As school districts across the country begin to decide what their plans will be in the fall — to reopen their doors amid the coronavirus pandemic’s continued rise, or to stick with a virtual learning curriculum that was utilized in the spring — many teachers and their unions are voicing support and demands for the latter option.
Hundreds of teachers in Arizona, many donning red t-shirts they had worn during a walkout in 2018, protested in cities across the state this weekend in their cars, holding signs and speaking out in favor of keeping schools virtual for the time being.
Gov. Doug Ducey, however, signaled last week that he believes schools could reopen in his state, adding that he had no qualms about sending his own kids back in the fall.
But teachers in Arizona are advocating against that move, especially in the wake of a COVID-19-related death of a teacher who was part of an in-person summer school curriculum this year.
Kimberly Chavez Lopez Byrd, 61, died on June 26, after she contracted COVID-19 while teaching in a Gila County classroom. Two other teachers in the summer school program also contracted the disease, in spite of all three wearing gloves and masks, and regularly using hand sanitizer.
“My main thing is if we can’t stay safe, how are our students going to stay safe?” Angela Skillings, one of the other teachers who was also infected, said to a local news affiliate.
Teachers in several other states are also demonstrating against reopening this fall. Several teachers’ unions in Wisconsin sent a letter to Gov. Tony Evers, urging him to announce a statewide delay in reopening schools for in-person instruction come September, when teaching is set to commence.
“The classroom is where every single educator wants to be this fall, but with no containment of Wisconsin COVID-19 cases, a virtual reopening for public schools is necessary,” their letter to Evers read.
Teachers in Texas also protested at the state capitol building in Austin over the weekend, convening in a caravan of vehicles that circled the block. They followed up that protest with a socially distant sit-in on the capitol lawn as well.
“We are desperate to return to school, but it must be safe for our children, our families, our educators, and all school personnel in Texas,” protest organizers wrote on the Facebook event page.
And in Mississippi last week, teachers made several demands to lawmakers that they said should be met before classrooms can reopen. Among them, they want a delay in reopening until September 1, as well as for districts to adhere to Centers for Disease Control and Prevention (CDC) guidelines before classes can resume. Additionally, they want schools fully funded to ensure teachers don’t have to pay for their own personal protective equipment.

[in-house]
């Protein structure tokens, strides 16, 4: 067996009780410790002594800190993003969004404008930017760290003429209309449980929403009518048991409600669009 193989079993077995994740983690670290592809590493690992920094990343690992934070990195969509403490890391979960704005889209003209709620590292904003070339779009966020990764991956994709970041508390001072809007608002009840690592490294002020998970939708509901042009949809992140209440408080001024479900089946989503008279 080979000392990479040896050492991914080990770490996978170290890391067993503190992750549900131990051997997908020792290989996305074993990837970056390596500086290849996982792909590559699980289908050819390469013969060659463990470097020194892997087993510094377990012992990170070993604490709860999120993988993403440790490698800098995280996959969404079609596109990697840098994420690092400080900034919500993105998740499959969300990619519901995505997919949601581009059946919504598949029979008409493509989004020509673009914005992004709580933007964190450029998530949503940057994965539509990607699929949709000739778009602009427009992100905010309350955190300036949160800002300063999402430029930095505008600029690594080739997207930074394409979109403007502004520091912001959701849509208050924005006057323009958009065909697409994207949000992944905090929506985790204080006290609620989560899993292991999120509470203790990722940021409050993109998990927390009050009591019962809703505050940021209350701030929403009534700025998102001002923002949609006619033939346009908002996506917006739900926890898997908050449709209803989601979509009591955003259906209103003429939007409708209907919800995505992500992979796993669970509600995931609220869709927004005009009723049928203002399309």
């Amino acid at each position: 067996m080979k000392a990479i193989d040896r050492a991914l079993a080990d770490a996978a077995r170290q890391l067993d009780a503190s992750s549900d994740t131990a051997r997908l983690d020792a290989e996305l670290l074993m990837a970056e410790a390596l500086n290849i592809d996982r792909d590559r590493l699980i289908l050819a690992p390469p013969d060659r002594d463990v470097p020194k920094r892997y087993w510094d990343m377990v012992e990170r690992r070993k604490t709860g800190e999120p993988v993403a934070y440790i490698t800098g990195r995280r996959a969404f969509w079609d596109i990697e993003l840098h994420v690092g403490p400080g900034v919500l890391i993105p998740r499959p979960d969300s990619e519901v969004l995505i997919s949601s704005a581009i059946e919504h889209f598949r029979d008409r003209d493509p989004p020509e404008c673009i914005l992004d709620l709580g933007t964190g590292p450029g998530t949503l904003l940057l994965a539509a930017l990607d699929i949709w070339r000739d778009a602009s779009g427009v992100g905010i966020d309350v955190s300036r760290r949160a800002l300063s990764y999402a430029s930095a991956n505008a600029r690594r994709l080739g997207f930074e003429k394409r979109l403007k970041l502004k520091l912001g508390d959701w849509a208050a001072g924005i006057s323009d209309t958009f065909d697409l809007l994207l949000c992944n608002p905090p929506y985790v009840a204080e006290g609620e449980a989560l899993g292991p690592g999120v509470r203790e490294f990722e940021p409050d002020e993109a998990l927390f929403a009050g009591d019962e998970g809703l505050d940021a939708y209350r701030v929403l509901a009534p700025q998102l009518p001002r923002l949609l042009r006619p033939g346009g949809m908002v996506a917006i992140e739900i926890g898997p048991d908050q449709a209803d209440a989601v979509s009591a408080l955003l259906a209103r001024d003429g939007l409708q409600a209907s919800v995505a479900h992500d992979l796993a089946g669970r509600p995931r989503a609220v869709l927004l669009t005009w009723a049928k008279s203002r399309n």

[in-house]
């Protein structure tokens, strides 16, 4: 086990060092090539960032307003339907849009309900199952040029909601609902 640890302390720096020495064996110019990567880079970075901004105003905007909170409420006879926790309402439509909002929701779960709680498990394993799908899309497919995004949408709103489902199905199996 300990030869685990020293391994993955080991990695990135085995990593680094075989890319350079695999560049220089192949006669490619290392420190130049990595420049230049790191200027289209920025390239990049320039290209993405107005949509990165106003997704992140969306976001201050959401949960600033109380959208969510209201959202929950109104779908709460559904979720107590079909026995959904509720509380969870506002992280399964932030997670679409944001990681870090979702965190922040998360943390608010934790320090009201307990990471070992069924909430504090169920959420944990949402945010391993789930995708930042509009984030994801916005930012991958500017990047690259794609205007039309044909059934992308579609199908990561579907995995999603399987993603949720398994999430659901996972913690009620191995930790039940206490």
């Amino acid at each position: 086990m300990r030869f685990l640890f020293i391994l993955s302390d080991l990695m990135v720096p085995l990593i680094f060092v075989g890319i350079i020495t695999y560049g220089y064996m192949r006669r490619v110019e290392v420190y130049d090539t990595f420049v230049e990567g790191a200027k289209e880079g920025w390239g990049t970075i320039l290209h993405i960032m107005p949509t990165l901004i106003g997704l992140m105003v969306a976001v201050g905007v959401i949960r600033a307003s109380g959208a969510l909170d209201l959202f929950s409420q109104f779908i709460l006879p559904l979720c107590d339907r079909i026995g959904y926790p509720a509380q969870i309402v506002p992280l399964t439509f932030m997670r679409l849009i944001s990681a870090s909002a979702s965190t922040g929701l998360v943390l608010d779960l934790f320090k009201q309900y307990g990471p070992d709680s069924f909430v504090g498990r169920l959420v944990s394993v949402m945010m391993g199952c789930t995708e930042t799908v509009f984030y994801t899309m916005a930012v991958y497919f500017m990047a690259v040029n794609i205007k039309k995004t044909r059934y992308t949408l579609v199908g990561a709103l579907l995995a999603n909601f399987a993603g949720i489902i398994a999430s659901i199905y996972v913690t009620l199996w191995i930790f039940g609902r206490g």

These protests, however, are not being met without opposition. While many parents empathize or agree with teachers about the need to keep schools closed in the fall, others are noting the enormous difficulties that doing so would bring onto their own lives.
“It has to be asked, what do the essential workers do?” parent Scott Allen said to The Tennesseean about the issue. “The single moms who have to go work or the single dads, what do they do with their children?”
Other parents noted that they’re not equipped to dedicate the time or energy they need to educate their kids. In Palm Beach, Florida, parents even staged a protest against the idea of resuming virtual education.
“I can’t do it. I feel like I’m failing as a mother, and they’re failing as teachers,” Jordan Westcott, a mother whose son has a special plan for his own learning needs, told The Palm Beach Daily News. “When we were doing virtual school, each day would end in tears. There’s no way I can do it.”
Concerns over how some students fare in online learning environments, particularly those in underserved communities, have led to questions about what can or should be done this fall; whether schools should offer instruction online, or in-person, or take a hybrid approach. Many students have fallen behind as a result of schools closing this past spring for a variety of reasons, including lack of access to technology and needed special instruction, and it’s highly possible that those same problems will persist if virtual learning continues.
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